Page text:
Anjou-born Lepeltier is perhaps the Loire’s greatest advocate in New York, and possibly the US. Diminutive in stature, but brilliant in mind and spirit, she has done more to educate people about the glories of Loire Valley wines than probably anyone else. A sometime educator for InterLoire, the region’s marketing organization, Pascaline is genuinely passionate about virtually all grapes and wine styles in the Loire, but she holds a special place for Chenin Blanc. For her, it is “the world’s greatest grape” for its ability to adapt to express itself so differently in various terroirs, the longevity of its wines, its utility for various wine styles and simply, well, because she loves it. She is gratified that people, even in this age of Sancerre, have gravitated toward it in recent years. “When I first arrived in New York in 2009, Chenin wasn’t understood at all. Vouvray had a reputation of being a bit sweet – not what people wanted. But, gradually, when people started tasting drier versions, they took to them. They do well – Saumur, Savennières, Jasnières.” The volume of US Vouvray sales has risen by almost 30% in the past two years.
Jon-David Headrick became familiar with Loire Valley wines when studying in Paris. “They were cheap.” He now lives in North Carolina and worked several years for the importer Eric Solomon/European Cellars – known for its lusty Mediterranean wines – before going off on his own to specialize in Loire Valley wines. Today, Solomon’s company handles his sales. He seconds Pascaline’s assessment about the rise of Chenin – adding that Americans have finally forgotten about the sweetish, bulk Chenin Blanc that used to come out of California. “Now, Vouvray on limestone, Anjou blanc and Savennières on schist, they’re phenomenal and great value.” Headrick mentions another factor: that winemakers in Savennières started allowing grapes to mature longer before picking. “The wines were austere before, very mineral – which is good – but they were hard to get to for years. Now, with more ripeness, their charms are accessible earlier. And, they still age.” Kevin McKenna notes another factor: the generational change in producers, the scene of young people who went to enology school, but didn’t come from winemaking families. “They had no legacy. The Loire was attractive for people starting off who could afford vineyards in interesting areas compared to Burgundy, Bordeaux and the Rhone. Some became stars, and there was a snow-ball effect, a self-propelling mechanism. A time and place that was defined by a particular sense of the wine world and a sense of farming and farming techniques.”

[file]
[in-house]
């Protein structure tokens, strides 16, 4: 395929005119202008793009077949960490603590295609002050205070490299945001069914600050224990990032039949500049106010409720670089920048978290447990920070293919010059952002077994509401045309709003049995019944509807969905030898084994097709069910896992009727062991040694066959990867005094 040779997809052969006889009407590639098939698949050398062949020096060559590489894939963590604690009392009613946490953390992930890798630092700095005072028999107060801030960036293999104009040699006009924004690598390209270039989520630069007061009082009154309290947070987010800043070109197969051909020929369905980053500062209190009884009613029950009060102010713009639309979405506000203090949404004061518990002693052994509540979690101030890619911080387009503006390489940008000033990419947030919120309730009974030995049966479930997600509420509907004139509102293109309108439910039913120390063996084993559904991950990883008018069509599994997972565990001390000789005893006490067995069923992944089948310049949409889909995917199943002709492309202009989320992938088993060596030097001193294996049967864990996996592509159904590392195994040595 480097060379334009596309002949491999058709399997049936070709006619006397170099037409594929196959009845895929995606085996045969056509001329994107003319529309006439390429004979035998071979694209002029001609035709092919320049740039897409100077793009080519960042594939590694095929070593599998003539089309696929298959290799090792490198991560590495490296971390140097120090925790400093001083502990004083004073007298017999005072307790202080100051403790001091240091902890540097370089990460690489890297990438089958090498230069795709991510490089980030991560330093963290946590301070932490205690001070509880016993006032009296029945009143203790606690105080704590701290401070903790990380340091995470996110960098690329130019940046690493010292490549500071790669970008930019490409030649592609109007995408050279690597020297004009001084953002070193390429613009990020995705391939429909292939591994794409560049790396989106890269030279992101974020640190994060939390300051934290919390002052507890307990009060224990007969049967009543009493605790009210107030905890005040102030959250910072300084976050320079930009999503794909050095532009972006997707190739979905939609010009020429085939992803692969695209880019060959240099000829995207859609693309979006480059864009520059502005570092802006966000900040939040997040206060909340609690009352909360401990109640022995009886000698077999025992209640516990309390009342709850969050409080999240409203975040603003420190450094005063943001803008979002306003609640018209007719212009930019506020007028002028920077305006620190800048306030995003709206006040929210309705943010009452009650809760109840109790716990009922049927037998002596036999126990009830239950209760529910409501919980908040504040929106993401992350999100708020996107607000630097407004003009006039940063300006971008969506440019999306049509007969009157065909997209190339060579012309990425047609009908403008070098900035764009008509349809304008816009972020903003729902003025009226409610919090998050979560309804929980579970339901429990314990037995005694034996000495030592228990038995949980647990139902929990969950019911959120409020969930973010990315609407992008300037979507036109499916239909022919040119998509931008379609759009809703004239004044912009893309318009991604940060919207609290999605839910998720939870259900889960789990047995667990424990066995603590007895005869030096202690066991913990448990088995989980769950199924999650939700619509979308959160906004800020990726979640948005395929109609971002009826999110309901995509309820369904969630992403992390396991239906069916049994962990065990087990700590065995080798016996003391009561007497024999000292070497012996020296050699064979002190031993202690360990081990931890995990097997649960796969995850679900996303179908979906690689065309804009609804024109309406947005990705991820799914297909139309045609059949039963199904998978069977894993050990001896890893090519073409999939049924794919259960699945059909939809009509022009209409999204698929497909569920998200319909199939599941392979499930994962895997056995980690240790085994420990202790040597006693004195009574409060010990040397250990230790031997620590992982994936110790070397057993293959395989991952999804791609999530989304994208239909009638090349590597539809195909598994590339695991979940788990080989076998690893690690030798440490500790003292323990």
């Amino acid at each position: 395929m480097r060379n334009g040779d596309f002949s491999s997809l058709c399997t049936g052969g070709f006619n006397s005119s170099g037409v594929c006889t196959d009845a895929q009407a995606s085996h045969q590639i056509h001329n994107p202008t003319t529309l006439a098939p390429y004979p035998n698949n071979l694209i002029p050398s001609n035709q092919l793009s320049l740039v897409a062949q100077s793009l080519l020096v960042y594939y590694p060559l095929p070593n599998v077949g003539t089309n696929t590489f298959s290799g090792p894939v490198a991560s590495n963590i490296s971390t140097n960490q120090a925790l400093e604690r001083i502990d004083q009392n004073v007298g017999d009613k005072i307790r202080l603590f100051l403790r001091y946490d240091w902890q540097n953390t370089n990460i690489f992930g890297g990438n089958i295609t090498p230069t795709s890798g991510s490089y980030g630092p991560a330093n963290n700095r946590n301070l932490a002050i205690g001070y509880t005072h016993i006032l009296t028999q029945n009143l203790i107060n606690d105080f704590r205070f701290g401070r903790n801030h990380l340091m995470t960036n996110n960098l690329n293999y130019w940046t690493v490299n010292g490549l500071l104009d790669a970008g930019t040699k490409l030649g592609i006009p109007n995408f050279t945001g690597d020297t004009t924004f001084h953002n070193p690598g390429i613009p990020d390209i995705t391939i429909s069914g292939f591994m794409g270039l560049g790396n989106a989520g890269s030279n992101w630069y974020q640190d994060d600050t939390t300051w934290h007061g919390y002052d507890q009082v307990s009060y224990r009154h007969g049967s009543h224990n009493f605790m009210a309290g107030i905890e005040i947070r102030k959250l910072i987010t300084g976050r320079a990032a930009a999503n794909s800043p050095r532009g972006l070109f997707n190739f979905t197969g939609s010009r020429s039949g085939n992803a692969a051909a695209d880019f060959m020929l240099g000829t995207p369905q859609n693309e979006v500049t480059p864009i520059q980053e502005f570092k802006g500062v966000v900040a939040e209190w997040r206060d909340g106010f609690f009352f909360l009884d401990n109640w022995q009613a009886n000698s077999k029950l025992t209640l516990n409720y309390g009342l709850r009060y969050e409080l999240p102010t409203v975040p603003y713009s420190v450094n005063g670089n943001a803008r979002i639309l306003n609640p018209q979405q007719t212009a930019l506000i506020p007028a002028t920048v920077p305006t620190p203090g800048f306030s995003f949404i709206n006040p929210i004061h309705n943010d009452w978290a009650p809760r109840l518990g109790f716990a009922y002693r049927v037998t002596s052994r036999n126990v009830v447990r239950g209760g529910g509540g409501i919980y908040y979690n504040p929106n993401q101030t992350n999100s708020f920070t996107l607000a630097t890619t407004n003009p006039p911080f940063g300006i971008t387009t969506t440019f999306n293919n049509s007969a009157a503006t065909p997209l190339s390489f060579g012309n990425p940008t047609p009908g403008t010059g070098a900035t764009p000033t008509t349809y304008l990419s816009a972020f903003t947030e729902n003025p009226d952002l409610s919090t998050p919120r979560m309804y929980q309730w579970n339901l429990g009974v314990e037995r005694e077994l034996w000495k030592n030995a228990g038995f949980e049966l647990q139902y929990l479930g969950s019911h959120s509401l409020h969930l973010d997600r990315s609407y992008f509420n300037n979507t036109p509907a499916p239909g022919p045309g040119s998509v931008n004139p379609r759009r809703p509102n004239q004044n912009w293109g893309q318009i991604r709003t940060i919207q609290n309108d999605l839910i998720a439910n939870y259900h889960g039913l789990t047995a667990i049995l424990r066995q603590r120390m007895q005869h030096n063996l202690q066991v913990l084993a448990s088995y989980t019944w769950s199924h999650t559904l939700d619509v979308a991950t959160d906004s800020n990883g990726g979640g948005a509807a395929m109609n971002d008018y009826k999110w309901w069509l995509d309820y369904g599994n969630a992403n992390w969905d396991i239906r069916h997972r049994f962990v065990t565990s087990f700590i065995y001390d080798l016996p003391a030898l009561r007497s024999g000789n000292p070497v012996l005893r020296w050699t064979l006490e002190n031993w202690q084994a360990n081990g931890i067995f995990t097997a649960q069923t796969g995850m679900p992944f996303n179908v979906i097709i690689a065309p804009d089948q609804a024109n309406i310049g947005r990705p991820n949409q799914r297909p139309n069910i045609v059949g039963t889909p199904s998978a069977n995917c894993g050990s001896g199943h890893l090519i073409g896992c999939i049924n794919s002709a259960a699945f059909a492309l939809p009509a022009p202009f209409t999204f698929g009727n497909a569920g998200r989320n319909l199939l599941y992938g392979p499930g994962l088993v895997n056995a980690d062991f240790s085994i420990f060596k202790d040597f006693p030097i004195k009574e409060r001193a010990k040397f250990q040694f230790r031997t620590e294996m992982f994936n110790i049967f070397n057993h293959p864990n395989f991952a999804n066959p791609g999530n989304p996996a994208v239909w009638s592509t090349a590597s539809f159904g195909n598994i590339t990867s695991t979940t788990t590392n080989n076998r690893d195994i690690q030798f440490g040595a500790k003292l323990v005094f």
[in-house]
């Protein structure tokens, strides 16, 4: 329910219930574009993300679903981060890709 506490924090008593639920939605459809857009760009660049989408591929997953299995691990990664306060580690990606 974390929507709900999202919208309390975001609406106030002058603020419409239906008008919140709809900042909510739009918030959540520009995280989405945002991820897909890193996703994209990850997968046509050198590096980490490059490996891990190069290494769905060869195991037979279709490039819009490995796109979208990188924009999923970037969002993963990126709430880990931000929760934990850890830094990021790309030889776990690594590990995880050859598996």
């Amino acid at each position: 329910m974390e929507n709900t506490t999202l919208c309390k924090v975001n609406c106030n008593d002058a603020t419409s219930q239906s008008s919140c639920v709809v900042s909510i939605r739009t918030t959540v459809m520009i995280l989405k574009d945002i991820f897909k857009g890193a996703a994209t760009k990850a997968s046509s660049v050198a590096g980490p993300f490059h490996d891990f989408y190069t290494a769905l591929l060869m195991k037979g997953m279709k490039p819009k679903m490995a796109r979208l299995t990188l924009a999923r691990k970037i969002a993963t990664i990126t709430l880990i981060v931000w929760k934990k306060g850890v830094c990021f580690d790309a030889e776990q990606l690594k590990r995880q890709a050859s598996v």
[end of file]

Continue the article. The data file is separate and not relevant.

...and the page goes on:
Thierry Michon of the minuscule appellation Fiefs Vendéens shares a bottle with Jon-David Headrick
“The move toward organic and biodynamic practices since the 1990s, to make wines more pure, that was really important,” adds David Lillie, a partner at Chambers Street Wines in New York’s Tribeca neighborhood. Lillie is considered one of the pioneering drivers behind introducing the region’s wines to New Yorkers. His interest started in the late 1970’s when he visited Tours with his now wife. “I got to know these small wines, Olga Raffault from Chinon, Pinon from Vouvray, and arranged to have them imported for a store I was working at.” It was Lillie who first brought Burgundy specialists Joe Dressner and Denyse Louise to the region. “But,” as Louise/Dressner partner McKenna is quick to acknowledge, the influence of importer Kermit Lynch, who was among the first to seek small, country producer wines and imported Charles Joguet from Chinon in 1977, was fundamental. “He was the one who really started it.”
The new wave of winemaking wouldn’t have made much difference in the US without a major shift in American tastes. “When I arrived in NY (2009), the popular style was bigger, richer reds. Definitely not the style of Loire wines,” recalls Pascaline. “Over the years, the move away from big, over-oaked to higher acid, greater value, quality to price, really helped.” Jon-David notes the same trend, with “buyers gravitating toward a fresher style of wine that the Loire has in spades.” And, they are usually a good deal less expensive than even an average Napa Valley wine.